Bounce flash photography in 4 simple steps
Bounce flash photography. It sounds like a complicated procedure, one of those mythical flash techniques we try desperately to avoid.
We’ve all been there. You’re at a party or gathering and want to take a picture that captures the atmosphere of the moment. When shooting in low light, your first instinct is probably to use a tripod with a long shutter speed, or increase the ISO to shoot handheld.
But if you’re taking pictures of people indoors at a party you can forget the first option; your subjects won’t keep still! A high ISO can often work because it preserves atmosphere. But you get grainy pictures and have to use the widest aperture and slowest shutter speeds possible.
Using a bounce flash technique is your most flexible option in this scenario, and it’s also remarkably easy to do. You can stay mobile, and you have a greater range of shutter speeds and apertures to choose from. You can also use a low ISO setting to retain image quality.
By bouncing flash off the ceiling or a wall, rather than firing it directly at your subject, your flash light becomes more diffuse and even. As such, pictures that employ bounced flash look much more natural. In fact, if this bounce flash technique is done well, people won’t be able to tell that flash has been used at all.
Most external flashguns have a bounce flash facility, though some have more flexibility to turn and tilt the head. All modern guns also have a TTL, or through-the-lens, mode. This ensures that the extra power needed from the flash is set automatically.
But be warned, as bounce flash techniques can sometimes look bland if the light is just too even! Portraits also lack sparkle, as eyes don’t have ‘catchlights’ (the small, bright reflections of flash in people’s eyes). To add these, use the pull-out ‘bounce card’ found on many hotshoe guns. This white plastic sheet directs some of the flash output straight at the subject, giving a smidge of direct light and adding mirror-like catchlights. So without further ado…
Bounce Flash Photography in 4 Simple Steps
Step 1: Control the exposure
The camera and flash can be set to take care of the flash exposure for you, even when you’re bouncing the light. Set the flashgun to its TTL mode. Use the Aperture Priority (A) exposure mode on your digital camera, so that you can set a wide aperture that suits most portraits.
Step 2: Find the right surface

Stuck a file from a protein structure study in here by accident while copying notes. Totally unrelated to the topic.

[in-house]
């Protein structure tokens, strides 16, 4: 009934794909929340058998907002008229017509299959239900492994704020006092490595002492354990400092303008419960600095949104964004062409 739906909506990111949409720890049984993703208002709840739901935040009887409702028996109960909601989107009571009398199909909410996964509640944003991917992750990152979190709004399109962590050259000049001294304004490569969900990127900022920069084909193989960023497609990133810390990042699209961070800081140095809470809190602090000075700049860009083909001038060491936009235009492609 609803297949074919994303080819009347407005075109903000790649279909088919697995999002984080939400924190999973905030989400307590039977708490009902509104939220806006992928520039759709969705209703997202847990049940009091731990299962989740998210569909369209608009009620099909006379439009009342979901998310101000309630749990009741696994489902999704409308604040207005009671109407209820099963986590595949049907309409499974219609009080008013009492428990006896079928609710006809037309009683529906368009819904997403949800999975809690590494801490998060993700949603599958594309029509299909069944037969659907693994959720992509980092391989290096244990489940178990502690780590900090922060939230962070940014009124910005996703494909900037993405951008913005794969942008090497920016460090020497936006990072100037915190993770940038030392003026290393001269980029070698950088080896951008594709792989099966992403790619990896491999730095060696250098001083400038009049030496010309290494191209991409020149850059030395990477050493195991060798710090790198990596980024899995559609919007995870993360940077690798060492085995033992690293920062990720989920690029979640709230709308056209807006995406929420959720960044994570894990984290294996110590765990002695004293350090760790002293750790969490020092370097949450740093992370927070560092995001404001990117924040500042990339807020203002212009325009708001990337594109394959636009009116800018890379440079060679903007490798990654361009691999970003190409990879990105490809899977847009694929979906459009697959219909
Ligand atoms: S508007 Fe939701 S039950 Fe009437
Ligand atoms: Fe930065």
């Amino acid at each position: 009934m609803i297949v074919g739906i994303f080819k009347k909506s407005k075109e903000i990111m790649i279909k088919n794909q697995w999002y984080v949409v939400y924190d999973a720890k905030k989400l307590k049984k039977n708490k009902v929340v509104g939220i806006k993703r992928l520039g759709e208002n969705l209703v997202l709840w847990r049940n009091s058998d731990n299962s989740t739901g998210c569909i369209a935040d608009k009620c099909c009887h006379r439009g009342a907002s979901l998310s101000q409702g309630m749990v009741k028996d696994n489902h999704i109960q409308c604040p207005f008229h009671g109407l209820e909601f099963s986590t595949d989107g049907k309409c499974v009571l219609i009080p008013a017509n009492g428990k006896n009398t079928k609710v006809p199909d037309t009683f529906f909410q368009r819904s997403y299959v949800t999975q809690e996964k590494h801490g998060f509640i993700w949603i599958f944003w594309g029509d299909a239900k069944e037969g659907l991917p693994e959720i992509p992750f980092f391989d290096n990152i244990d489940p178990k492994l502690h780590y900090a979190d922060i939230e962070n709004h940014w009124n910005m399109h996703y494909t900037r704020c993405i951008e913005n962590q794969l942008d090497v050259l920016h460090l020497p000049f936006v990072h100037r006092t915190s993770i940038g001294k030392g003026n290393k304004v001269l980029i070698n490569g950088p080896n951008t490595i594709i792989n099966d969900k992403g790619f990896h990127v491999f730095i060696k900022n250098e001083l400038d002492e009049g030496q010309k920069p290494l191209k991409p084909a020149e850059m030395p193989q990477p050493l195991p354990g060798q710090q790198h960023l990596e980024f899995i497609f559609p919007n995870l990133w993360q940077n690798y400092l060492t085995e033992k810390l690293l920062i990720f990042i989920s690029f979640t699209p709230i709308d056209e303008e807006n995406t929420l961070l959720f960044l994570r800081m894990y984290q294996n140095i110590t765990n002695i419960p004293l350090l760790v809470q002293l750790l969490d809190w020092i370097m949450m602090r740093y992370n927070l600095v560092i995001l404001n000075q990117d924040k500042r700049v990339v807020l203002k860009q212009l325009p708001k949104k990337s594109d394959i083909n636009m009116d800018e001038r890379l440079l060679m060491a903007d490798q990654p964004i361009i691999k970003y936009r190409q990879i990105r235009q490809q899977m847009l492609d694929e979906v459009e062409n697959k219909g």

Check the colour of the ceiling; white is ideal, but off-white will do. We’re used to things being lit from above, so ceilings provide natural-looking illumination. You can bounce flash off a white wall too, as this can look like window light.
Step 3: Pull out the bounce flash card!
The secret weapon for making bounce flash portraits look alive, with engaging catchlights in your subject’s eyes, is a white plastic bounce card. This slots in above the flash and is pulled out with the wide-angle diffuser. Remove both, then push back the diffuser.
Step 4: Compensation culture
Look at your results carefully on the back of your digital camera, checking the histogram for signs of both over- and underexposure. If the flash isn’t bright enough, or is too bright, use the flash exposure compensation facility to increase or decrease the light level.
7 quick bounce flash photography tips
Tip 1: Use fresh batteries
Bounce flash needs four times more power than direct flash. Use fresh batteries and take spares so a flash recycles fast.
Tip 2: Increase your ISO
Don’t leave ISO set at 100. To prolong battery life and speed up recycle times, boost sensor sensitivity to at least ISO400.
Tip 3: Shoot in raw
Colour balance, contrast and exposure issues are common with flash. Shoot in RAW (or RAW+JPEG) to correct problems later on.
Tip 4: Use what’s available
Not all flashguns have a bounce card to give frontal fill and catchlights. But a bit of card and a rubber band will do just as well.
Tip 5: Try white paper
For vertical-format shots, the bounce card will be in the wrong place. Hold white paper behind the flash head instead.
Tip 6: Ceiling the deal
Make sure your ceiling is white, or near white, or your subject will be the colour of the paintwork!
Tip 7: Find a new angle
If the ceiling is too high, angle your flashgun so it lets you bounce flash off a white wall behind or beside you.
on Monday, February 20th, 2012 at 3:45 pm under Photography Tutorials, Tutorials.
Tags: bounce flash, camera tips, flash, flash photography tips, flashgun, hot